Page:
Major renovations underway on 80 year-old Ruskin Dam in B.C.
On most days, the Ruskin Dam doesn’t draw much attention. Nested between pine laden banks, set back from the nearest major road, the dam seems to blend in with the surrounding scenery, often clouded with mist and fog in the chilly British Columbia mornings.
But not so in late October and November of last year, when unusually heavy rains filled the dam’s reservoir. The wet weather necessitated a water release of massive proportions, with water spilling over the dam at 900 cubic meters per second. To put that in perspective— Niagara Falls flows at about 2,400 cubic meters per second.
The complication? Flatiron is currently upgrading the Ruskin Dam and Powerhouse, which is 60 kilometers (37 miles) east of Vancouver on the Stave River. The dam, built in the 1930s, provides power to homes and businesses across British Columbia.
“The pier currently under construction was within one meter of one of the gates that was spilling,” said project manager Rick Morrison. “So we couldn’t work on that particular pier while the spill was happening, but otherwise nothing was damaged with our pier formwork.” The spill lasted a couple of weeks, but then slowed down considerably.
Flatiron is now working on two separate contracts on the dam. The first, started in June 2012, includes seismically upgrading the dam and the powerhouse by constructing new piers, installing new spillway gates, constructing a two-lane bridge and powerhouse superstructure upgrade, and installing a new powerhouse crane and elevator.
Crews are currently in the process of building new piers for the spill gate, which is expected to be complete by January. Over the winter, new radial gates will also be installed. The first phase of dam spill work will be done in late spring.
Flatiron won the second contract and began work in February 2014 to refurbish the dam’s three generating units. “Right now we’re in the process of isolating one of the units, which involves installing temporary bulkheads at the intake structure as well as the draft tube,” explained Rick. “Once they’re sealed off, we can de-water the entire unit, and get crews inside.”
Once crews are able to access the penstock—the tunnel connecting the dam intake to the generator—they’ll conduct repairs and replace a section of the penstock. They will also install a new intake gate systems powered by a new hydraulic unit.
The aging dam still has most of the original controls and systems from the 1930s, so crews will also replace mechanical and electrical systems. The old dam has held some other surprises for the team as well.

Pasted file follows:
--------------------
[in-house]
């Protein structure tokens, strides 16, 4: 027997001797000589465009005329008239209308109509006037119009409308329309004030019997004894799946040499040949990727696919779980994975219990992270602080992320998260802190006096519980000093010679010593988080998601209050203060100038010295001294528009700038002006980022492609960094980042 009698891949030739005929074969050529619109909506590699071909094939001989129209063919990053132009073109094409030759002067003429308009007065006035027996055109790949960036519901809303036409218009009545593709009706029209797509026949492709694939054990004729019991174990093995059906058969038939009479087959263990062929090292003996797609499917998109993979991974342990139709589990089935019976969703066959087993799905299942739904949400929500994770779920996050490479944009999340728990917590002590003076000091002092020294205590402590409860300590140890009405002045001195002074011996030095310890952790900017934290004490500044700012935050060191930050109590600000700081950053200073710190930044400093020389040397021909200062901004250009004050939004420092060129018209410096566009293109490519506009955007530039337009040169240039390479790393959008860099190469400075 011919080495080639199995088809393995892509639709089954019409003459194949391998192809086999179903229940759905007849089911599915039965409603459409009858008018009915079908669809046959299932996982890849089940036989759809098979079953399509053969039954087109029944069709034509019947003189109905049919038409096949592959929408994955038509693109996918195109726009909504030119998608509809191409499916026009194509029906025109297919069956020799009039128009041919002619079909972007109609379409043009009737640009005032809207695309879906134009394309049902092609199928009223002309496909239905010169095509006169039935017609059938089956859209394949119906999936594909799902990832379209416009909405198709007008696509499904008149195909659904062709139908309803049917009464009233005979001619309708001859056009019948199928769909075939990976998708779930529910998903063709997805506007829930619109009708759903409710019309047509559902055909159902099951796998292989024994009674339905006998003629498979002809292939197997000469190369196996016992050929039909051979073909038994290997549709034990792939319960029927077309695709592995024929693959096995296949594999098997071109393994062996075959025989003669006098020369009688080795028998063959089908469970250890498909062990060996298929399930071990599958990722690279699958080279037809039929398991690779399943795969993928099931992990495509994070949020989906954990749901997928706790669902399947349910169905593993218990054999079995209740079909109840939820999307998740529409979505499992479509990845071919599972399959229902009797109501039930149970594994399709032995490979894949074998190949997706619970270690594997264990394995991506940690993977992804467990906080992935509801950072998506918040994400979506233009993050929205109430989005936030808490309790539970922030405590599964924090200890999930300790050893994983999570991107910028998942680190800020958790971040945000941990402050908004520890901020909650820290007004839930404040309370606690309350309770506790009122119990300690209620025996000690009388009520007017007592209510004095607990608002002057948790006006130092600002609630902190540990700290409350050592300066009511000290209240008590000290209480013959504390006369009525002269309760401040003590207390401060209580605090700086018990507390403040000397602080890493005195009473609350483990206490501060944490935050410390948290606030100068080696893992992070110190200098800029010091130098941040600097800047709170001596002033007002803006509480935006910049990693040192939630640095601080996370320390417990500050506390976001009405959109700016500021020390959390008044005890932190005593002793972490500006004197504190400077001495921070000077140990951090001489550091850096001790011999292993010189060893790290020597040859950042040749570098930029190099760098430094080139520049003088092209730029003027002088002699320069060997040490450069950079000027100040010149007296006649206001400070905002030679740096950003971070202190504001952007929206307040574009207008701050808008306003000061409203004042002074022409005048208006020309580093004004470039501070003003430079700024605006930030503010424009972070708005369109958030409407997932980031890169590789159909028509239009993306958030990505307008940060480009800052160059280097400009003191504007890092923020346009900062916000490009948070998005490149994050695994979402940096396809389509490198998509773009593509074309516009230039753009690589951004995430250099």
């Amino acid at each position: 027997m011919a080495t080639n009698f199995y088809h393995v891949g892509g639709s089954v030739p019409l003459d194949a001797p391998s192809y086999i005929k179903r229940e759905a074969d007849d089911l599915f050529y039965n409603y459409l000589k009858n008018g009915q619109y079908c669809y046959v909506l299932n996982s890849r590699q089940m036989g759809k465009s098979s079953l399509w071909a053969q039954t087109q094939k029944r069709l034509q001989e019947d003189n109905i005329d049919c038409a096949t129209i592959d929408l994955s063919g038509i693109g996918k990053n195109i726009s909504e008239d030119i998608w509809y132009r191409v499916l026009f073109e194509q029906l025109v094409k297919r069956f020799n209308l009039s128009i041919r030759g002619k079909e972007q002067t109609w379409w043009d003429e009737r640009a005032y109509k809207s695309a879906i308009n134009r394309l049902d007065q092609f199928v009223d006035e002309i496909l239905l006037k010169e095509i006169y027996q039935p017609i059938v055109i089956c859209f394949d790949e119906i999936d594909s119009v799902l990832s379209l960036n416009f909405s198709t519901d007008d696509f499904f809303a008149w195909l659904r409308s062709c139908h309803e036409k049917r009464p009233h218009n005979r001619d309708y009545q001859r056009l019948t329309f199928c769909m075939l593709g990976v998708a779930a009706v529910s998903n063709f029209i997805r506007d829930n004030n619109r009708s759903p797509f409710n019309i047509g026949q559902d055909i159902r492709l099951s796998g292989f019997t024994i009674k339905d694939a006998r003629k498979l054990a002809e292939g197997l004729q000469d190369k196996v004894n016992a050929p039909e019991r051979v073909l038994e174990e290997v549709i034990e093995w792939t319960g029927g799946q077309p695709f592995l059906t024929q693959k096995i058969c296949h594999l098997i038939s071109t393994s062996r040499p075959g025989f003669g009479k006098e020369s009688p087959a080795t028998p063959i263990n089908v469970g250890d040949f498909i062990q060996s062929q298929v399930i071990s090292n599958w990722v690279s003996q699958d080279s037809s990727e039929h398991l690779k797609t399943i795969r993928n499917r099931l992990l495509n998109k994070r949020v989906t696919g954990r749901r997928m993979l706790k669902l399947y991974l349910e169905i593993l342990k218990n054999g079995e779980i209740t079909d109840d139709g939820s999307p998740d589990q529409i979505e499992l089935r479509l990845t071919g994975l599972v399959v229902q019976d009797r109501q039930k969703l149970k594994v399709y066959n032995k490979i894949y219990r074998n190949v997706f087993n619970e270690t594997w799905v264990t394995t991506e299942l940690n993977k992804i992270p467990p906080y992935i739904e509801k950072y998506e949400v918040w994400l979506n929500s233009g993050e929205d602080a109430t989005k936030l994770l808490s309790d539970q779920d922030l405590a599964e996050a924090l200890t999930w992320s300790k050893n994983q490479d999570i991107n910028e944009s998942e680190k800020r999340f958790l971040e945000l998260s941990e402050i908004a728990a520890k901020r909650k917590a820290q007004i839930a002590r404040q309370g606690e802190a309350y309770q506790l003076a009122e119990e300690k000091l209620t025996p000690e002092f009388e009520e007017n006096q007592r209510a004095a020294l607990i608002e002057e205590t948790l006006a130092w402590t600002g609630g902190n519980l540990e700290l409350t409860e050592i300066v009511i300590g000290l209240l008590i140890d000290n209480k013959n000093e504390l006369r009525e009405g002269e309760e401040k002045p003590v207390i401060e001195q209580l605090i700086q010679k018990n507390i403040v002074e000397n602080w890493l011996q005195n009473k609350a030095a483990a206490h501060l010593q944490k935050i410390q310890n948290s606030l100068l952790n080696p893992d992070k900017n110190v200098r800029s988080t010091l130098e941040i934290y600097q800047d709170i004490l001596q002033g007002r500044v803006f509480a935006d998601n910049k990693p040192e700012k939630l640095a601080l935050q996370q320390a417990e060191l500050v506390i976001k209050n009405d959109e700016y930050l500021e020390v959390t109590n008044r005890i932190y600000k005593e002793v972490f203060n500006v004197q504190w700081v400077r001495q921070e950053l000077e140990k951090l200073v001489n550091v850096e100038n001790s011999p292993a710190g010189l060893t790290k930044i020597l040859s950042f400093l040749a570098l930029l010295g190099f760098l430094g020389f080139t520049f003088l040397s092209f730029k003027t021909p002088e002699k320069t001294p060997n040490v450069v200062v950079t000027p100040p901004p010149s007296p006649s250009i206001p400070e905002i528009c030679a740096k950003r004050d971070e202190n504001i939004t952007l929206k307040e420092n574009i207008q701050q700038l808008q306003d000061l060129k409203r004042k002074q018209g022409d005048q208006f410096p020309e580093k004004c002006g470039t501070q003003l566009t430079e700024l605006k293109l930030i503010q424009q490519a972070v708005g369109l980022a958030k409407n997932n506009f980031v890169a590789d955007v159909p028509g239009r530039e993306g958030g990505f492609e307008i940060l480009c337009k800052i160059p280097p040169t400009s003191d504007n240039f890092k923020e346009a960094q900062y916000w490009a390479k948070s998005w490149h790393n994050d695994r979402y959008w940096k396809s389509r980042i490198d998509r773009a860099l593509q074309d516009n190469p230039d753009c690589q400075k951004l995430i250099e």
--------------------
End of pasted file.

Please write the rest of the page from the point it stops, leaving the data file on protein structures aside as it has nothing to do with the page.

“There have been a lot of unknown, unforeseen conditions as we’ve demolished parts of the dam, like old formwork that was just left in place from the original construction. There are many components of the powerhouse that are still in there from the 1930s,” said Rick.
Crews are faced with tight quarters at the intake, within the powerhouse and spillway tunnels, but also on the face of the dam itself.
“One of the biggest challenges is construction within a confined work area,” said Rick. “It requires a lot of coordination of all our work crews and subcontractors to work in the small space.”
“You have the same sort of limited work space on the spillway because it is so steep. The crews are using engineered platforms to do all the demolition, drilling and new pier construction from. The project requires close coordination with the plant operators—the existing facility must remain online and active during construction.
“There are always changes required to accommodate access to and operation of the facility. We just have to adjust, change our methods or modify our schedule to make it work,” said Rick.
The area around the dam is used for recreation and includes some environmentally sensitive areas. The reservoir behind the dam is a drinking water source, and downstream of the dam thousands of salmon come to spawn every fall. Flatiron is following a comprehensive environmental management plan to ensure the area is protected.
“As we’re demolishing all the old concrete piers and building back new piers, any slurry or contaminated water that we may produce has to be collected at the bottom of the spillway, and pumped up to a treatment center,” advised Rick. “Our crew has done a great job managing that and set up all the measures for containment.”
There are about 60 people working on the project now, but Rick expects the number to grow to approximately 100 at the high point of work. Crews will tackle the powerhouse work as part of the second contract in 2015.
Upon completion of the upgrades in 2017, the facility will be able to withstand a 10,000-year earthquake. The upgraded facility will provide power to 33,000 homes.